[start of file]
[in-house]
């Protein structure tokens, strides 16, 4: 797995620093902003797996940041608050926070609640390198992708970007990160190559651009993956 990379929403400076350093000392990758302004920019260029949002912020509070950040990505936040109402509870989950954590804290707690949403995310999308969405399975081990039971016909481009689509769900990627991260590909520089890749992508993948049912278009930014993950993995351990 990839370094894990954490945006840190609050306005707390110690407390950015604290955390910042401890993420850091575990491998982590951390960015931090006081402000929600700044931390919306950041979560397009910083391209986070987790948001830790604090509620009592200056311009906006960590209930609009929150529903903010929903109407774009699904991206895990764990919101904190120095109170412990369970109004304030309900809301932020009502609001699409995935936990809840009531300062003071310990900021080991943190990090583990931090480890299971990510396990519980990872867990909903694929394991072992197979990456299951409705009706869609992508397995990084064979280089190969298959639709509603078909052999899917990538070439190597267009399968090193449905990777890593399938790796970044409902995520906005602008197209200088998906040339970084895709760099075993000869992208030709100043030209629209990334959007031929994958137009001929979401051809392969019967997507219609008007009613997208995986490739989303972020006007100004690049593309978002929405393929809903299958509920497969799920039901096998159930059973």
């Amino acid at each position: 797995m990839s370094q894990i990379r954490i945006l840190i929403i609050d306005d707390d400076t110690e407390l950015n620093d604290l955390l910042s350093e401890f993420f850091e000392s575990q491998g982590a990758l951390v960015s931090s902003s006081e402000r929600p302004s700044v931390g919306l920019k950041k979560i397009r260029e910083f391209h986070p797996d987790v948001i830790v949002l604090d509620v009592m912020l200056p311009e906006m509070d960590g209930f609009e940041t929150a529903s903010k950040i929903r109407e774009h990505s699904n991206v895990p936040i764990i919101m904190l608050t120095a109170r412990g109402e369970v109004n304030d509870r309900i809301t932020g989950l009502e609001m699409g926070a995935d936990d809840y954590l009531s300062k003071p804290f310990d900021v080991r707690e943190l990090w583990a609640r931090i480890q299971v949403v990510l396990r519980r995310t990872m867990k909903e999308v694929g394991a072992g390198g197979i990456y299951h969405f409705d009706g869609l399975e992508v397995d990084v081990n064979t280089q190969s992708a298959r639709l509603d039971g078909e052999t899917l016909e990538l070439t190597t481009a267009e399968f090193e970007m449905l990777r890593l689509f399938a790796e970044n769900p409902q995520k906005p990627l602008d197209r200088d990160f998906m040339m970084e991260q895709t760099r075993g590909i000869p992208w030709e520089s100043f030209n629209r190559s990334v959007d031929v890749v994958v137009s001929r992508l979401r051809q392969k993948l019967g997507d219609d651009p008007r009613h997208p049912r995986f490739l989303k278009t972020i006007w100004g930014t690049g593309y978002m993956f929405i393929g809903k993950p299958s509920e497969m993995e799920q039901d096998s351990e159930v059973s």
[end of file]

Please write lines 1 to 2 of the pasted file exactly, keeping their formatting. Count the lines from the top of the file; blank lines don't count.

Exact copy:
[in-house]
């Protein structure tokens, strides 16, 4: 797995620093902003797996940041608050926070609640390198992708970007990160190559651009993956 990379929403400076350093000392990758302004920019260029949002912020509070950040990505936040109402509870989950954590804290707690949403995310999308969405399975081990039971016909481009689509769900990627991260590909520089890749992508993948049912278009930014993950993995351990 990839370094894990954490945006840190609050306005707390110690407390950015604290955390910042401890993420850091575990491998982590951390960015931090006081402000929600700044931390919306950041979560397009910083391209986070987790948001830790604090509620009592200056311009906006960590209930609009929150529903903010929903109407774009699904991206895990764990919101904190120095109170412990369970109004304030309900809301932020009502609001699409995935936990809840009531300062003071310990900021080991943190990090583990931090480890299971990510396990519980990872867990909903694929394991072992197979990456299951409705009706869609992508397995990084064979280089190969298959639709509603078909052999899917990538070439190597267009399968090193449905990777890593399938790796970044409902995520906005602008197209200088998906040339970084895709760099075993000869992208030709100043030209629209990334959007031929994958137009001929979401051809392969019967997507219609008007009613997208995986490739989303972020006007100004690049593309978002929405393929809903299958509920497969799920039901096998159930059973």